Nationally known jazz musician and Arkansas City High School graduate Rick Stitzel spent time in his hometown this week.

He and the ACHS Jazz Band performed several of his compositions Tuesday night at the high school, in front of more than 300 people.

However, the day started with a jazz seminar of sorts, with Stitzel leading the band in rehearsal.

The 8 a.m. class was held on the stage of the ACHS auditorium, in preparation for the concert.

Stitzel foundation

“My dad gave me my first trumpet,” Stitzel said in an interview Tuesday afternoon.

His father was an architect by trade, but an amateur trumpet player by hobby.

In fact, he was the architect who designed the layout of Arkansas City Middle School.

“I helped dig the (ACMS) foundation,” Stitzel said. “(I) must have done a good job, because it’s still standing,” he joked.

It was at his father’s urging that Stitzel pursued his career as a musician.

“The better I got at it, the more I enjoyed it,” he said. “The more I enjoyed it, the more I worked at it.”

Playing correctly

During the rehearsal, Stitzel cautioned the young musicians to take care that they play their instruments correctly.

Early in his career, he said he struggled to “hit the high notes,” a skill that is not necessarily easy to attain.

One person he learned from used a glass medicine dropper to stop most of the airflow through his trumpet, creating a higher-pitched note.

“A friend noticed that when I was playing, my neck extended out past my ears,” Stitzel said.

He didn’t immediately seek any medical help, but instead continued playing.

“My neck herniated,” he said, choking back emotion. But he was able to begin playing again in 1990.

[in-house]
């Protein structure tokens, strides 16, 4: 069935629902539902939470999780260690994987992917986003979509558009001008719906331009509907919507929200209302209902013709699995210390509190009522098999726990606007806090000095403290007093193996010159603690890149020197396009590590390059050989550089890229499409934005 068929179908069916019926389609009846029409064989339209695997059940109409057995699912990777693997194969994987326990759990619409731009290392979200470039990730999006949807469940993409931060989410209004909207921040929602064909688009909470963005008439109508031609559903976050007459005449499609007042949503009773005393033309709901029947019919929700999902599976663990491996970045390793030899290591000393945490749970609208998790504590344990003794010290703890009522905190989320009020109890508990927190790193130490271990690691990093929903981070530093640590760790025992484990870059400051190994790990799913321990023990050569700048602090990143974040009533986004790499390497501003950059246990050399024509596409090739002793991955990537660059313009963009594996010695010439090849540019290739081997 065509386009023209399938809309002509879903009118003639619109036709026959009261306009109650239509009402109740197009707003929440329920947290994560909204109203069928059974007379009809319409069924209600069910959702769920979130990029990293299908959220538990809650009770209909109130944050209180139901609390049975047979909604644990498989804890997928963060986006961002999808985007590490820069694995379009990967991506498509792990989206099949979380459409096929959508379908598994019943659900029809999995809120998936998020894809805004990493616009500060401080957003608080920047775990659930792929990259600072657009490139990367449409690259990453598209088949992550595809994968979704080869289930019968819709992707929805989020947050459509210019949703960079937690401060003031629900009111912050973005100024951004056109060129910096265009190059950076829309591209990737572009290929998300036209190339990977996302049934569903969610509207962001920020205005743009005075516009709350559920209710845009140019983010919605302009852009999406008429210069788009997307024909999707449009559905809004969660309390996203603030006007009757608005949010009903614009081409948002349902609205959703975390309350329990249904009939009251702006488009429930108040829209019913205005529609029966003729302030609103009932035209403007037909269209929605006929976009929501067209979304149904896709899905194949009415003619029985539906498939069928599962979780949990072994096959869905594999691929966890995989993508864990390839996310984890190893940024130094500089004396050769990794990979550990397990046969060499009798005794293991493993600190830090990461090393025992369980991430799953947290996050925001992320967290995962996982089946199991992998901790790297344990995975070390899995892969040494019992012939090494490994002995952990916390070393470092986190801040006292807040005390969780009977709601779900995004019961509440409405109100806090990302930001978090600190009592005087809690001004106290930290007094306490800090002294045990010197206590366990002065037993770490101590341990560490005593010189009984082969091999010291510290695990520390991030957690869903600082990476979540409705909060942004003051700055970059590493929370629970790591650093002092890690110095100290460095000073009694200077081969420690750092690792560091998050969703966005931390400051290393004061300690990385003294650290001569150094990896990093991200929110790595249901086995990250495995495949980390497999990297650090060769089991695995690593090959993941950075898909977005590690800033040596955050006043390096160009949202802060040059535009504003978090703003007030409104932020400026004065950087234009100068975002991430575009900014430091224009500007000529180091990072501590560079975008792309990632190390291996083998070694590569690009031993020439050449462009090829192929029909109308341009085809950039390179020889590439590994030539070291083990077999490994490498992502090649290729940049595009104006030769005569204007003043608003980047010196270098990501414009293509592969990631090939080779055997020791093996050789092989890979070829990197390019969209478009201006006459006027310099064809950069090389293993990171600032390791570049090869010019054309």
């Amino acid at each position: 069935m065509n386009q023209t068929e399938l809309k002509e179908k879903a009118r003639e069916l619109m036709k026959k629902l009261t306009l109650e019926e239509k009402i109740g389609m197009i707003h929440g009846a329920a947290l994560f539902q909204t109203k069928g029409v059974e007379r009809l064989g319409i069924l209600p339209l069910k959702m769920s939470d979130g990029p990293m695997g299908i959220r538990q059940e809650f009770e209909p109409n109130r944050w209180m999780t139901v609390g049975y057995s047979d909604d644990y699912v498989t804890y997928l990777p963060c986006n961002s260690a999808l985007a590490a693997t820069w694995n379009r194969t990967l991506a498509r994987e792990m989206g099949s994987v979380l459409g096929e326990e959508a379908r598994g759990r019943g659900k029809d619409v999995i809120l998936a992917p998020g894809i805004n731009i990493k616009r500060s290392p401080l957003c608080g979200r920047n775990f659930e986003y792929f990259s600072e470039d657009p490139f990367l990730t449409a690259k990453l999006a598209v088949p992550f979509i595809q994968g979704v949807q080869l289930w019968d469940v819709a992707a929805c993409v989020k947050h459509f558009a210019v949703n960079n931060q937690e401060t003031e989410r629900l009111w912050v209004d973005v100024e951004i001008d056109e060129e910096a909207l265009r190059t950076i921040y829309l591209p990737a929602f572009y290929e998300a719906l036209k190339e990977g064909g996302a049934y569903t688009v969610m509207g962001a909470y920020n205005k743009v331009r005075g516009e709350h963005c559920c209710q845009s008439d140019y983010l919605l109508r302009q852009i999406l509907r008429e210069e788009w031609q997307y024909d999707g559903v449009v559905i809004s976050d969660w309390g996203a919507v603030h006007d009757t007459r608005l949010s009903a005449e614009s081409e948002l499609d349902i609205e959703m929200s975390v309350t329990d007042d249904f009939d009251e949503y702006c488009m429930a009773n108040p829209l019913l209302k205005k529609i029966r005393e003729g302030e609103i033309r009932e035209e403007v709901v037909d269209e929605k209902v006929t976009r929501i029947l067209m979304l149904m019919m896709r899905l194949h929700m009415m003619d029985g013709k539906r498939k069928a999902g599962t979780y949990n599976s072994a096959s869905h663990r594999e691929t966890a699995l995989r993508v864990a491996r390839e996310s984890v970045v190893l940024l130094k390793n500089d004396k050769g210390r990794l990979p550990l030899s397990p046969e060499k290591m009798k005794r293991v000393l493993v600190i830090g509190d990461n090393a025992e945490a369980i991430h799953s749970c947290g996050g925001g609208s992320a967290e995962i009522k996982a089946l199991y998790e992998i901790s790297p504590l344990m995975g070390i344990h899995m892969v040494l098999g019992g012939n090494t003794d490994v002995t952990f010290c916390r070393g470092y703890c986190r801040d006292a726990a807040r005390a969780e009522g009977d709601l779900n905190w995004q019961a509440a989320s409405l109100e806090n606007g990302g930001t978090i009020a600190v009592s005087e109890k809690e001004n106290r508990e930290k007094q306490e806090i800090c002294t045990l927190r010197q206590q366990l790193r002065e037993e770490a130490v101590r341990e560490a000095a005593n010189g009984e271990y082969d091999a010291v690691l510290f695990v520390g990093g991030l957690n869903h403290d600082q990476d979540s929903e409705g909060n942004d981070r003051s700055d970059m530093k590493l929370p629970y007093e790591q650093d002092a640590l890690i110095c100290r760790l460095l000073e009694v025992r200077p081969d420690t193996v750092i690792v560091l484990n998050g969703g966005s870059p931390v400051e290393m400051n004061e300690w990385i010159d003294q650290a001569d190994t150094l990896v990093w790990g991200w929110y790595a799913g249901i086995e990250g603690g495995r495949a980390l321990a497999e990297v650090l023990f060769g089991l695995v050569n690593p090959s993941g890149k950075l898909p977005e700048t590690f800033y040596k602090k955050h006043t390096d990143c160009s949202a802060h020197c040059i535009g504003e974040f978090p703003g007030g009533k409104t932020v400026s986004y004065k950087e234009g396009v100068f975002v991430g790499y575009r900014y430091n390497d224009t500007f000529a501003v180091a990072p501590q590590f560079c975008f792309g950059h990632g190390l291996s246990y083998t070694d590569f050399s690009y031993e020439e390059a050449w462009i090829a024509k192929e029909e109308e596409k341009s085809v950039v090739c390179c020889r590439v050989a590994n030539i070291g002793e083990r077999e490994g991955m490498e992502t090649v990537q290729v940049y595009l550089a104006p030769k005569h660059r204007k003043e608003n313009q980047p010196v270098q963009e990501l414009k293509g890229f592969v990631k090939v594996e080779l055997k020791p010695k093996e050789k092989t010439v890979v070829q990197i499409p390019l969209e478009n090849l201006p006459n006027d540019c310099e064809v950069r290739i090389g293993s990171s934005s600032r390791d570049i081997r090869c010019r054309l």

Silver lining

Stitzel credits his “unfortunate” injury with his becoming such a well-rounded musician.

Because of his neck injury, he was unable to play for several years. During that time, he focused on composing.

Stitzel’s composition style was influenced heavily by Thad Jones, a jazz trumpeter who played a “big band” style.

“He’s not a household name, but jazz musicians all know him,” he said of Jones.

Jazz appeals to Stitzel, who thinks it allows for a musician to play in a greater range of styles.

No limitations

“I know a lot of Ark City people have taken up careers in music,” Stitzel said.

Once a couple of them made it, it became a sort of a tradition, he said.

However, Stitzel said it often takes much more than simply being a musician.

“It’s difficult to make a living playing music,” he said.

“Make sure you get a certification to teach. If you don’t make it as a player, you always have something (else) you can do.”

“I teach, and I compose and I play, and it takes all three to make a good living,” he added.

To the young adults starting to figure out what they want to do with their lives, Stitzel offered these words: “There aren’t any limitations.”

Just because someone starts life in a small town in Kansas, it doesn’t mean that their destiny is to remain in that town.

“I think sometimes people put limitations on themselves,” he said.